Published: 16 August 2019
While advances in technology mean many stock exchanges no longer have trading floors, investing in companies by buying shares in them remains popular. It’s not the only way to participate in the ups and downs of the stock market though. Another popular way is through collective investments, otherwise known as funds.
So what’s the difference between the two approaches?
Buying shares in individual companies with the aim of profiting from an increase in their price is perhaps the most traditional form of investing.
For some investors who are willing and able to accept the risk that investments can go down as well as up and they may get back less than they put in, that’s where the thrill lies – it can become a hobby to try and identify potential winners, researching companies and markets and aiming to make well-timed trades.
It’s become more accessible too, with the rise of online investment platforms and the sheer volume of information available on individual markets and companies making it easier to invest directly in stocks and shares. But with high potential reward comes high potential risk. Taking a bet on one or even a handful of companies can leave an investor distinctly vulnerable to events out of their control.
That’s why buying shares in individual companies tends to be the preserve of more experienced or expert investors and/or those who like to dabble in direct investing alongside other types of investment. It can be less suitable for those who are risk averse and might lie awake at the prospect of sharp investment losses.
Another way to benefit from stock market growth is to invest through collective funds such as unit trusts, ‘open-ended’ investment companies and investment trusts. These funds pool the money paid in by large numbers of people and invest it on their behalf through a professional fund manager (or team of managers).
The potential advantages of this approach are numerous - being able to benefit from the experience and expertise of the managers; the vast choice of funds available; reduced costs of investing due to economies of scale; and diversification, to name just a few.
That final upside – diversification - refers to the ability of funds to manage risk by spreading investors’ money across a wide range of companies, sectors and assets. So if one type of asset or company is falling in price, there could still be money in investments that are performing better.
Investing through funds is not without risk however. Fund investments can still go down as well as up and there is still a risk you get back less than you put in. For ‘open-ended’ funds there’s also the potential you won’t be able to get access to your money exactly when you want to. While rare, when this does happen – as has recently been the case with the Woodford Equity Income Fund – it can be very stressful and inconvenient for those affected.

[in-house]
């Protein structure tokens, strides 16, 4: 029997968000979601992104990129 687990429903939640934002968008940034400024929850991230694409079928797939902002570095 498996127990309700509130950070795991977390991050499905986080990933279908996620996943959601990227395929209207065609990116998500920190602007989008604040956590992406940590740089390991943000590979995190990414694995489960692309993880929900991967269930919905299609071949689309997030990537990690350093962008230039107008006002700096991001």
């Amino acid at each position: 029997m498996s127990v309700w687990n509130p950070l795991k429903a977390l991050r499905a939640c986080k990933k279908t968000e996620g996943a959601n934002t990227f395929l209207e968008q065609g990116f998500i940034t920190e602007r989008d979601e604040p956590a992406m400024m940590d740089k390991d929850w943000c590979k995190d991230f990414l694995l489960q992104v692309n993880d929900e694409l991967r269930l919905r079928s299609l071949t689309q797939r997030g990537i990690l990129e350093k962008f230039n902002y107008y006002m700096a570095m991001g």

Looking beyond the legal structure of a fund, there are myriad different investing strategies a fund may follow. The options – not all of which are mutually exclusive - include:
If you’re new to the idea of fund investing, you can see there is a huge amount of choice. It will take a bit of research to identify the most suitable funds for you and understand what the different approaches actually do.
Investment platforms such as Alliance Trust Savings and interactive investor are a good place to start, giving you access to resources that will help you understand what different funds do, how they perform, what they invest in, how much risk they take and how much they cost, among other features.
In particular, look for the Key Investor Information Document or Key Information Document for any fund you might be interested in. It’s there to give you essential information about the fund and is something you should always read before deciding to invest.
This is provided for general information only and takes no account of personal circumstances. It is not a recommendation to buy or sell. It is provided solely to support you in making your own investment decisions. If you have any doubts as to their suitability you should seek expert advice. Alliance Trust Savings does not give financial or investment advice.
Please be aware that the value of investments can fall as well as rise so you could get back less than you invest. Past performance is not a guide to future performance.
Alliance Trust Savings Limited is registered in Scotland No. SC 98767, registered office, PO Box 164, 8 West Marketgait, Dundee DD1 9YP; is authorised by the Prudential Regulation Authority and regulated by the Financial Conduct Authority and the Prudential Regulation Authority, firm reference number 116115. Alliance Trust Savings Limited gives no financial or investment advice. ‘Alliance Trust Savings’, ‘ATS’ and 'AT Savings' are all brand names of Alliance Trust Savings Limited together with the ‘Alliance Trust Savings’ logo are owned by and used with the permission of Alliance Trust PLC, the previous owner of Alliance Trust Savings Limited. Alliance Trust Savings gives no financial or investment advice.